The Dukes’ Creative Learning Department has run Shattering Images for a number of years now.
This is a group for young people aged between 16 and 40 with learning and physical disabilities who stage a regular annual showcase, and their latest offering was a new piece, Diamonds Aren’t Forever, performed last week in The Round at The Dukes.
Using the classic film title as a starting point, this new piece looks at the real and perceived values of extreme wealth in our contemporary society. In these days of unrelenting financial, social and political crisis, this is a very hot question.
The scenario is this: a group of nine youngsters, all of whom depend on carers to lead balanced, complete and happy lives, are feeling the various pinches as financial constraints bite even more painfully. Their carers, other facilities and activities are facing job losses and closure, and the gang isn’t happy.
The piece also asks “What would you do with a million pounds?” How should it best be spent? How do we pay for the unemployment resulting from the present situation? What is the rôle of the banks – what should it ideally be? “Your happiness is priceless” is their tawrdy mantra.
So when a prized diamond goes on display at a fictitious Lancaster Bank, the gang decides to take action. A daring heist is planned and cunningly executed, the gang caught and brought to trial. We the audience were asked, during the case, to condemn or acquit the gang on the prosecution and defence evidence. And what about the patently corrupt authorities whose case was also put to the jury?
Director and facilitator Jilly Sumsion used striking contemporary multimedia devices to explore the different aspects of the case and raise vital questions. Miminal, effective props, TV news footage, flashmobs, music, masks, mime and dance were all strikingly employed.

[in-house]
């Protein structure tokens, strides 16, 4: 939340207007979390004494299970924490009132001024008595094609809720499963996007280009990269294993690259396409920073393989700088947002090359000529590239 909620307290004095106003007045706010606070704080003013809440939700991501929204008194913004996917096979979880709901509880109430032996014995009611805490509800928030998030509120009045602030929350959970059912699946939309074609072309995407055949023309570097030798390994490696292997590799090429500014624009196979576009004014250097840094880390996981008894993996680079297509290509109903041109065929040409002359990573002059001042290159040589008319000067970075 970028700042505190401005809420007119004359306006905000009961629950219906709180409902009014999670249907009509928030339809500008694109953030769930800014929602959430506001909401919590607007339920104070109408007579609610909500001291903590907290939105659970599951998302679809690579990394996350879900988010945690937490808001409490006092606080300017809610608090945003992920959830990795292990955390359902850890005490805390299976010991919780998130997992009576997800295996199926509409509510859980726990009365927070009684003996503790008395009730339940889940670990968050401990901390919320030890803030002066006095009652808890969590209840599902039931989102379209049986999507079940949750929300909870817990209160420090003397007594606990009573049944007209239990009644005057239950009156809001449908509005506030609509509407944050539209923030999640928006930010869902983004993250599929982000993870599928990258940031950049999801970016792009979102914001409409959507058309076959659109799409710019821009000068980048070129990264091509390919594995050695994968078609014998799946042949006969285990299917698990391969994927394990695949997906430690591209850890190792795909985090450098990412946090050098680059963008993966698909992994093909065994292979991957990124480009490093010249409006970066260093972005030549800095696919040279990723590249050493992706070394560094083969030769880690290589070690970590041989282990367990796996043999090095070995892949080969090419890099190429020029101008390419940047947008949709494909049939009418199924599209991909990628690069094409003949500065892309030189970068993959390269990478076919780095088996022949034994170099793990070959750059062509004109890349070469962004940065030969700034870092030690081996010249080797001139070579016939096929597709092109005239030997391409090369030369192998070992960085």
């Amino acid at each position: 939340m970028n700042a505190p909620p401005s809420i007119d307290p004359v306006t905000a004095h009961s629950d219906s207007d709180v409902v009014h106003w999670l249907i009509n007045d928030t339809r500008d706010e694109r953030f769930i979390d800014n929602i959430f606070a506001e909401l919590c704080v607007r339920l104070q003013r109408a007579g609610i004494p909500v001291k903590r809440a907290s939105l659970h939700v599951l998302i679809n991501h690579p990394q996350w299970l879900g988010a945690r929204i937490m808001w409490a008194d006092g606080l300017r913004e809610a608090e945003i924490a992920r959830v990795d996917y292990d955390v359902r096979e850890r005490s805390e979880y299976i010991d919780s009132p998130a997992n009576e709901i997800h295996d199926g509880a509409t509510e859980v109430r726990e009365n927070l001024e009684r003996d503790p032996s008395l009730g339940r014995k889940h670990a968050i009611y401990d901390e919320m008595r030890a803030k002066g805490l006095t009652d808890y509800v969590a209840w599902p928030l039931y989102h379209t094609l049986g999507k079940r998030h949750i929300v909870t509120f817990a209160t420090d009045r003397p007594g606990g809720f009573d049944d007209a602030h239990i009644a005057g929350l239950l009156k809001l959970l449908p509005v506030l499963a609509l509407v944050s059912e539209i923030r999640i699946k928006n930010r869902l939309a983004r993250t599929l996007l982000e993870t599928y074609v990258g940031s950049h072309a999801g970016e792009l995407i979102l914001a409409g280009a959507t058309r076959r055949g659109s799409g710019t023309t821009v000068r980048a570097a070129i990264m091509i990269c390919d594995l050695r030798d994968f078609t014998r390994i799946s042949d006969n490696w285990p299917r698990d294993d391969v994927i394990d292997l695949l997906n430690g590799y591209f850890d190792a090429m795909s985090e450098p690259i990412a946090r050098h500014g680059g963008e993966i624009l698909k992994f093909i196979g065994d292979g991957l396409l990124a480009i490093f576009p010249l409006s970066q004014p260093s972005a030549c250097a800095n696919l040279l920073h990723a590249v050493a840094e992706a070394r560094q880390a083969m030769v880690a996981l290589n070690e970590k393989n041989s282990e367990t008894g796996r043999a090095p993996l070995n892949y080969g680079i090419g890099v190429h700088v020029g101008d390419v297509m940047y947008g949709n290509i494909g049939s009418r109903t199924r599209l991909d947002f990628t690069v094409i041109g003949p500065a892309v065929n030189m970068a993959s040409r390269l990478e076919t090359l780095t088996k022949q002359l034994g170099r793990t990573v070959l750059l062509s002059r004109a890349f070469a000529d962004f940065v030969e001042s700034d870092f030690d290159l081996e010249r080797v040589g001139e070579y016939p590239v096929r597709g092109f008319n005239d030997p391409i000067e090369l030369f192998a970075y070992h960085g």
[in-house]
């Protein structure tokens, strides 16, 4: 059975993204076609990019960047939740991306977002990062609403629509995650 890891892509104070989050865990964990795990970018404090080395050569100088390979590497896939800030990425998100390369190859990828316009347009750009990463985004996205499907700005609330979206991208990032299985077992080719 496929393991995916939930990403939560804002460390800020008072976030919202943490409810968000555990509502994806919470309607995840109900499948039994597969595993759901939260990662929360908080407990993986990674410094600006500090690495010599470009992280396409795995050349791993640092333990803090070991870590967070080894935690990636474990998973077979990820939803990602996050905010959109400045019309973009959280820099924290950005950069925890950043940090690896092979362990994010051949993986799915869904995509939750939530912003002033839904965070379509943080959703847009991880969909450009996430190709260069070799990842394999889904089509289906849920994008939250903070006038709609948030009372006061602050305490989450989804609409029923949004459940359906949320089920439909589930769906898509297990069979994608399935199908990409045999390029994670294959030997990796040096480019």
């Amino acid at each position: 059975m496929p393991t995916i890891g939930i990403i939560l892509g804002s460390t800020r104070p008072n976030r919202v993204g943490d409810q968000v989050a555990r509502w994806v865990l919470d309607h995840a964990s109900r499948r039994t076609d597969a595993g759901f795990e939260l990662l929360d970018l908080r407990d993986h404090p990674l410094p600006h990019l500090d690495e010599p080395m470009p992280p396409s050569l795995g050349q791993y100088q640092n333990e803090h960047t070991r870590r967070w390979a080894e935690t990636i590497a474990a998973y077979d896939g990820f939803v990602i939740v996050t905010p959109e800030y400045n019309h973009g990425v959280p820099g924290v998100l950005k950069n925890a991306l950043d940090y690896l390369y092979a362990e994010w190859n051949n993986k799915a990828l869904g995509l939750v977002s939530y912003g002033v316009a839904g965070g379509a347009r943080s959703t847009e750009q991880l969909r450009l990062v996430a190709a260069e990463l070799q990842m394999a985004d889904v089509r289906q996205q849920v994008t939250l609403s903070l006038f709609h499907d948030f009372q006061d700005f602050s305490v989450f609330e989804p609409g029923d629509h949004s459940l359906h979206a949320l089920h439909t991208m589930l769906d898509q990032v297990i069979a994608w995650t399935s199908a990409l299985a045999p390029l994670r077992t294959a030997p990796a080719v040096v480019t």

Over twenty five centuries ago, Sophocles said: “Money! There’s nothing worse in our lives; it’s everywhere, untameable, destroys cities, corrupts, makes hordes homeless and perverts the minds of men to the vilest, most unjust actions. It’s evil, criminal, unstoppable.”
You can probably guess the verdict of the audience.
Diamonds Aren’t Forever asks some painful, very direct questions about the rich and the out-of-work, the prosperous and the neglected, the thrivers and those unable to develop and celebrate their own lives. The questions are somehow so much easier to answer when posed so vividly and directly by the victims, and the audience too could end up agreeing with Sophocles:
“Everybody who’s been ever party to these crimes can be certain that sooner or later they will pay the price.”
The Dukes’ Creative Learning team has brought off a daring and triumphant assessment of a difficult, ubiquitous, urgent and vital contemporary matter. Perhaps we are all paying the price already.